Oncologists- The New Indian Express

Oncologists- The New Indian Express

Express News Service

KOCHI:  Reshma (name changed) recently consulted a doctor for a lump near her neck. The 18-year-old nursing student never expected the visit to upend her life. The Kannur native was diagnosed with cancer and is now undergoing treatment. Bincy, of Kottayam, was diagnosed with cervical cancer nearly four years back. Two years later, the 35-year-old private school employee is still undergoing treatment as the malignant cells have metastasized.

Not long ago, the news of a 65-year-old aunt or 70-year-old grandfather being diagnosed with cancer would have shocked us. The situation has changed in the last two to three decades with the rise in the number of early-onset cancer, and instances of the disease among people in their 20s and 30s are no longer treated as an anomaly.

According to a study conducted last June by international journal Cancer Epidemiology, titled ‘Adolescent and young adult cancers in India: Findings from the National Cancer Registry Programme’, incidence of teenage and young adult (TYA) cancer has increased in both males and females, with the highest recorded numbers in the 35-39 age group. Fortunately, say experts, the majority of TYA cancers are curable. Dr Arun R Warrier, senior consultant, medical oncology, Aster Medcity Kochi, said the most common cancers seen among youngsters are lymphomas, germ-cell cancers, and leukaemia. 

“Most of the time, these cancers are curable with proper treatment, and many hospitals have dedicated oncology centres where patients are provided counselling along with medication,” he said.
According to Dr Pavithran K, professor of medical oncology at Amrita Hospital, the cure rate of TYA cancer is high. “70 to 80% of TYA cancers are curable, while it is only 50 to 60% among the elderly,” said Dr Pavithran. Although the disease affects both genders, its occurrence is higher among women. Dr Pavithran said it is mostly seen in women, and recently, the number of men in their 20s and 30s diagnosed with cancer has also gone up.

Dr V P Gangadharan, senior consultant and head of the department of medical and paediatric oncology at VPS Lakeshore Hospital, said there has been a steady rise in the number of women diagnosed with breast cancer at a young age. “In females, breast cancer cases are increasing. Earlier it was mostly women in the age group of 40 to 50 who were diagnosed with breast cancer. But now, it has come down to the 20s and 30s,” Dr Gangadharan said recently during an interaction for TNIE’s Express Dialogues series.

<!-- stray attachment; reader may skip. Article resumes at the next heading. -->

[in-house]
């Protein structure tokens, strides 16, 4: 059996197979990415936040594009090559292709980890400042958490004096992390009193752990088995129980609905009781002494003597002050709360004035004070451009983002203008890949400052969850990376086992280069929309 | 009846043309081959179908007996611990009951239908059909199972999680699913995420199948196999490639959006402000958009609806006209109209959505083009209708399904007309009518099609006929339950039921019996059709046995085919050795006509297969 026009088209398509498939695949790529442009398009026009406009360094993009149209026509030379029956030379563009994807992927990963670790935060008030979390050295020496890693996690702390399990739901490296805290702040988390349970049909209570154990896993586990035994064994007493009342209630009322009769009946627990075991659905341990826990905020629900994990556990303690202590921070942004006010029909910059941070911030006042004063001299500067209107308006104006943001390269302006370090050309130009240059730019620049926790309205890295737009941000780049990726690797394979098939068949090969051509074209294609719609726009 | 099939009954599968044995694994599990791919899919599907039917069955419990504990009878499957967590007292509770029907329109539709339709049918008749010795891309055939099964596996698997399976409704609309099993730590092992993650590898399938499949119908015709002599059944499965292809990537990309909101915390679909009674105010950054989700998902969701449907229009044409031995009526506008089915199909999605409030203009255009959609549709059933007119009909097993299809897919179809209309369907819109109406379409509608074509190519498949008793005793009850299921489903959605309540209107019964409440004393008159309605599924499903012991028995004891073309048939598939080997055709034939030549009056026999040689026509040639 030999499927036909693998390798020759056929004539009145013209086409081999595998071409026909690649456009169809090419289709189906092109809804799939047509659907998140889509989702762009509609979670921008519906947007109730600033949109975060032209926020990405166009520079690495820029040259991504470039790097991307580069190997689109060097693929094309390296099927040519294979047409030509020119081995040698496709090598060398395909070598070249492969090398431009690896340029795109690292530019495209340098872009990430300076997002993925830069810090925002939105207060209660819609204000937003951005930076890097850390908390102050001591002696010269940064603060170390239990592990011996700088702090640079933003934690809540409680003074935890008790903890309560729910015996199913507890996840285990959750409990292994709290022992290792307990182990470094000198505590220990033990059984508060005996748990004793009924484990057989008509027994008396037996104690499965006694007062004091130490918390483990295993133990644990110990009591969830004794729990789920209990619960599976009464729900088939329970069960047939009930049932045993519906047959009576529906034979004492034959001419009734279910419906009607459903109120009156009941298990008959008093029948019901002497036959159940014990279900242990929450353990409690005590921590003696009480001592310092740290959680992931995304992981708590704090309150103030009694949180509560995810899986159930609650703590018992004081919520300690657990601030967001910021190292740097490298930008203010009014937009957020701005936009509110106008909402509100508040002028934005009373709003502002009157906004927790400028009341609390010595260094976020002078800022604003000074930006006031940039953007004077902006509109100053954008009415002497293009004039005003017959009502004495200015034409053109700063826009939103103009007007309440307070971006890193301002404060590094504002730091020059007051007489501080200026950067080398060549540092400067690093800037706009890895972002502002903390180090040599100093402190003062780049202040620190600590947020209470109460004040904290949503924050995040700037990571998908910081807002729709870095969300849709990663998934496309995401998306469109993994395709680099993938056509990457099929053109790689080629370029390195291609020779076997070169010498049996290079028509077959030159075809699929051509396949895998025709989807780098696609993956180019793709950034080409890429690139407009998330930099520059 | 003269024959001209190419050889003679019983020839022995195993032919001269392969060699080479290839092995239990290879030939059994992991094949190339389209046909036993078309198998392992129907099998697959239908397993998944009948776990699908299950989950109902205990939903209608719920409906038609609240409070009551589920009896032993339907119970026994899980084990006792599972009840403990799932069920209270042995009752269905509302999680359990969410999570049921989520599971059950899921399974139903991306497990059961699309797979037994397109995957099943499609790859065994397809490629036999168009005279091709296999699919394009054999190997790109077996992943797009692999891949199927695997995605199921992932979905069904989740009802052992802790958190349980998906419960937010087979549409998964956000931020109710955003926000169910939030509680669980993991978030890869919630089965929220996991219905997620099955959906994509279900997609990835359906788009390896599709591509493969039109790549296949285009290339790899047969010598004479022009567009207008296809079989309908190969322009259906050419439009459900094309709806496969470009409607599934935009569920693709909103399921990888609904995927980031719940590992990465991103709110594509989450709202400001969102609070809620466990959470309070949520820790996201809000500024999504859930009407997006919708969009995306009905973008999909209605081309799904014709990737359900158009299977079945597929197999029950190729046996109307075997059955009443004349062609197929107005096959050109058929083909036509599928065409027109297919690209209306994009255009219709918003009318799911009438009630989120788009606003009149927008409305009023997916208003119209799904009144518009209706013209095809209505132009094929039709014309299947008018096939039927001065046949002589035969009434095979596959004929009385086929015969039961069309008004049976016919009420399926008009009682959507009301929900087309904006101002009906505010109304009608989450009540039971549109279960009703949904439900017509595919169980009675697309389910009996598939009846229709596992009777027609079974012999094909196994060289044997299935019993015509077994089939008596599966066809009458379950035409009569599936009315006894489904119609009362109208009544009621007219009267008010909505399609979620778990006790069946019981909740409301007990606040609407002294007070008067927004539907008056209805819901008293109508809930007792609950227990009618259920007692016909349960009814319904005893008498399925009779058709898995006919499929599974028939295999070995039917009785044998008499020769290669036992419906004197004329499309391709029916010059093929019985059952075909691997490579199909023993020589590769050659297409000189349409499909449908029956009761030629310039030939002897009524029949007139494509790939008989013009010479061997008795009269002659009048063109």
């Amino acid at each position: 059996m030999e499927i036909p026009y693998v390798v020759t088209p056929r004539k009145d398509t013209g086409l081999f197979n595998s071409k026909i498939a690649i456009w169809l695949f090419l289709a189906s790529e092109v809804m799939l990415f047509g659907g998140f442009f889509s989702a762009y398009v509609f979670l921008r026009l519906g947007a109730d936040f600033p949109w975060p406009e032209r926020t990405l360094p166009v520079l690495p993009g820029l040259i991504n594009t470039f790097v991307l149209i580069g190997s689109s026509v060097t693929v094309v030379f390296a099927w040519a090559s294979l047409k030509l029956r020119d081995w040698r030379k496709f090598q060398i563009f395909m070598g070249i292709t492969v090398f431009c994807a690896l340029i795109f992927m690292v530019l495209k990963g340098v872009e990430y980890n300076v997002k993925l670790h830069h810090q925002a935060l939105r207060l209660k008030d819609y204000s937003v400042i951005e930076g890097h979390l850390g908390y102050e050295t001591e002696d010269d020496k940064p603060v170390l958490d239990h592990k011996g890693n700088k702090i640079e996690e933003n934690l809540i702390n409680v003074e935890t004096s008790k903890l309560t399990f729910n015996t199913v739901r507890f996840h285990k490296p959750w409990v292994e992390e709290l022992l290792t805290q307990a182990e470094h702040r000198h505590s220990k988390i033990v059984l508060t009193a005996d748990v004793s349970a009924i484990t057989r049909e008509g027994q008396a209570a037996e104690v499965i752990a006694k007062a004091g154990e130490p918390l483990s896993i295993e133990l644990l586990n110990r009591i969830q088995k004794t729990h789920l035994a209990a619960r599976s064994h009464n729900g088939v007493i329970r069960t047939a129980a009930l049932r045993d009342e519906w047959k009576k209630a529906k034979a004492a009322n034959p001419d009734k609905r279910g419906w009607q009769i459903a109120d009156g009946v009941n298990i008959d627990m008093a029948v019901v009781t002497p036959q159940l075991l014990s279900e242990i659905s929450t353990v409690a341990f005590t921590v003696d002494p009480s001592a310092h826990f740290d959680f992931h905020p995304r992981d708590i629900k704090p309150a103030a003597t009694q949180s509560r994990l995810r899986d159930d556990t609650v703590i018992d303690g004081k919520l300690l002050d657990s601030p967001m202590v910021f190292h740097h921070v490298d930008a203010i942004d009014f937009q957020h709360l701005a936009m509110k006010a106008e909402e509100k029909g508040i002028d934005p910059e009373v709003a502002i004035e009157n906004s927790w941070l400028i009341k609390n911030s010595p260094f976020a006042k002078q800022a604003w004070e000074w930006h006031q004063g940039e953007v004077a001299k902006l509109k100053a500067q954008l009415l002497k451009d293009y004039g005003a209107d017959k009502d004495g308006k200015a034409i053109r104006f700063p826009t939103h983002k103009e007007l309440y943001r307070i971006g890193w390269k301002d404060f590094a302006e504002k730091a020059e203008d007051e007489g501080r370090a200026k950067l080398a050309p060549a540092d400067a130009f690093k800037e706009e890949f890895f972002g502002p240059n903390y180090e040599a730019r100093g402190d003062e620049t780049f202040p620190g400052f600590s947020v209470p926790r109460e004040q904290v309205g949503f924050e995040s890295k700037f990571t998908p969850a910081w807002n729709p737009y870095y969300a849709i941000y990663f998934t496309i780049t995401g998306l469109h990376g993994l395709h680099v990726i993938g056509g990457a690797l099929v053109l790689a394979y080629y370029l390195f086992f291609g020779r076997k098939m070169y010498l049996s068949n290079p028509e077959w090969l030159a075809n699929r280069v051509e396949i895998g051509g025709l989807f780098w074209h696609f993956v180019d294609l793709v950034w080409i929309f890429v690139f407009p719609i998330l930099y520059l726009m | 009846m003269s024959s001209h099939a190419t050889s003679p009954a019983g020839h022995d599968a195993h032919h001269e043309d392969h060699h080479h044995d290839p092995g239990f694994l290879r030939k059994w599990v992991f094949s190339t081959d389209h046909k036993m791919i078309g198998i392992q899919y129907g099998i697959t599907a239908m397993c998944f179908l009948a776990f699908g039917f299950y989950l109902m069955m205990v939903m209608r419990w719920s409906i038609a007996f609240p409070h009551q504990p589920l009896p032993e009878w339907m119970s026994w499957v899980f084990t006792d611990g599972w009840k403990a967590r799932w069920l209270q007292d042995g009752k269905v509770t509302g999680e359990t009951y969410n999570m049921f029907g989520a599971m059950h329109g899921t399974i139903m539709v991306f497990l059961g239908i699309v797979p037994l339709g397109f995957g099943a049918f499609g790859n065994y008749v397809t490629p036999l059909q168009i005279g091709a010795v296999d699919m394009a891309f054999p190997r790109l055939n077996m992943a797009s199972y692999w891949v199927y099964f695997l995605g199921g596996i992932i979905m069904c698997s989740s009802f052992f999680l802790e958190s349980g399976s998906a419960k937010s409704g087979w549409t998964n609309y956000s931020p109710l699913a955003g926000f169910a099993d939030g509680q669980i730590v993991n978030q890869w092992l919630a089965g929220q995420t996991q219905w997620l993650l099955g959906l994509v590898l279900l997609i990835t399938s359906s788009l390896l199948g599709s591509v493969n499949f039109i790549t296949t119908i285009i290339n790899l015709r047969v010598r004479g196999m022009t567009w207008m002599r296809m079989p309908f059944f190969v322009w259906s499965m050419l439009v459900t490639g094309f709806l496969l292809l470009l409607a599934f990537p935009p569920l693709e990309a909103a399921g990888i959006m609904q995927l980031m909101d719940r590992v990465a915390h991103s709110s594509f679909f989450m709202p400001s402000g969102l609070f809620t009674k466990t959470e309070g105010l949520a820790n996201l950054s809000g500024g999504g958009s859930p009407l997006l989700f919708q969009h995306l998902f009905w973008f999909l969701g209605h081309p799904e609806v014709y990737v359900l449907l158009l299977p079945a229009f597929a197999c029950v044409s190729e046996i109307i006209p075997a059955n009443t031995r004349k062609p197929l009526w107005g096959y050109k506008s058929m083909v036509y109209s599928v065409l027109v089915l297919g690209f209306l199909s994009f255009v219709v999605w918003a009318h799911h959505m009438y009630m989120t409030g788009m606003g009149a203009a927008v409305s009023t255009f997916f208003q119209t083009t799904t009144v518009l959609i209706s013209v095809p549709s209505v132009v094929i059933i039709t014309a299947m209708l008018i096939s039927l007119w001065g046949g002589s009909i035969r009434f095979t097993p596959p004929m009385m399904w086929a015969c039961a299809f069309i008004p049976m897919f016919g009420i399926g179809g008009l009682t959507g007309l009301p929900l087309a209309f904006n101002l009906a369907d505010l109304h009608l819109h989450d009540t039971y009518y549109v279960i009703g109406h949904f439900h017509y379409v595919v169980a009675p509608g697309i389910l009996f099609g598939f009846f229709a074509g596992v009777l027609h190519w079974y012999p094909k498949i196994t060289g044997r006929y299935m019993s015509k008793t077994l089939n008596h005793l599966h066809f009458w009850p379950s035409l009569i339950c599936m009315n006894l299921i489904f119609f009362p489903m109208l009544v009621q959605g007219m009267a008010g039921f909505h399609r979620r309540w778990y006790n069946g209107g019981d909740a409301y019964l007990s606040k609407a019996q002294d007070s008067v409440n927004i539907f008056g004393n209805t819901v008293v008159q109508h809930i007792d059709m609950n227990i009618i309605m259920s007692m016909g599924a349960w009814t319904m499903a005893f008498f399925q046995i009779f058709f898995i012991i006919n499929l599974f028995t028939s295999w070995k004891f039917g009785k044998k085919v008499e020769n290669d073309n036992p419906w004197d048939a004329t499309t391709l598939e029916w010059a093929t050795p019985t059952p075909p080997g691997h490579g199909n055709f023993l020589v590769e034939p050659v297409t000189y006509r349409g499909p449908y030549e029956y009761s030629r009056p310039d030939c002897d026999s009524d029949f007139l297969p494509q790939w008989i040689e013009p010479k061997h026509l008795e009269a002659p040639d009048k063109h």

The younger generation needs specialised care as the challenges they face are different from those faced by the elderly. Dr Arun says psychological and financial support are important for patients in this age group. “Youngsters may face emotional challenges and high levels of stress. They may become conscious of their body image as well. Therefore, specialised care is important,” said Dr Arun. 

He said lives will return to normal once cancer is cured. “Survivors will develop a good immune system and better health. However, they should be monitored and closely followed up as there are chances of occurrence of other diseases later. They may experience fertility issues, cardiac issues, etc, and need to be taken care of,” he said. Dr Pavithran said frequent check-ups are essential in preventing occurrence of diseases later in life. “These survivors may experience hormonal issues, diabetes, obesity, and other issues. There is a chance of second cancers. With follow-ups and check-ups, these can be prevented,” he said. 

New studies and approaches focusing on psychological aspects of dealing with cancer and treatments offer hope to young patients as the key to sustainable recovery also hinges on attitudes. “Positive thinking helps in production of biochemicals that improve one’s immunity. These components are higher in people with a positive attitude, Gangadharan said.

Positive outlook

  • Incidence of teenage and young adult cancer has risen in both males and females, with highest recorded numbers in the 35-39 age group
  • New studies and approaches focusing on psychological aspects of dealing with cancer and treatments offer hope to young patients as the key to sustainable recovery also hinges on attitudes

https://www.newindianexpress.com/states/kerala/2023/jun/26/70-80-per-centof-early-onset-cancers-curable-oncologists-2588593.html

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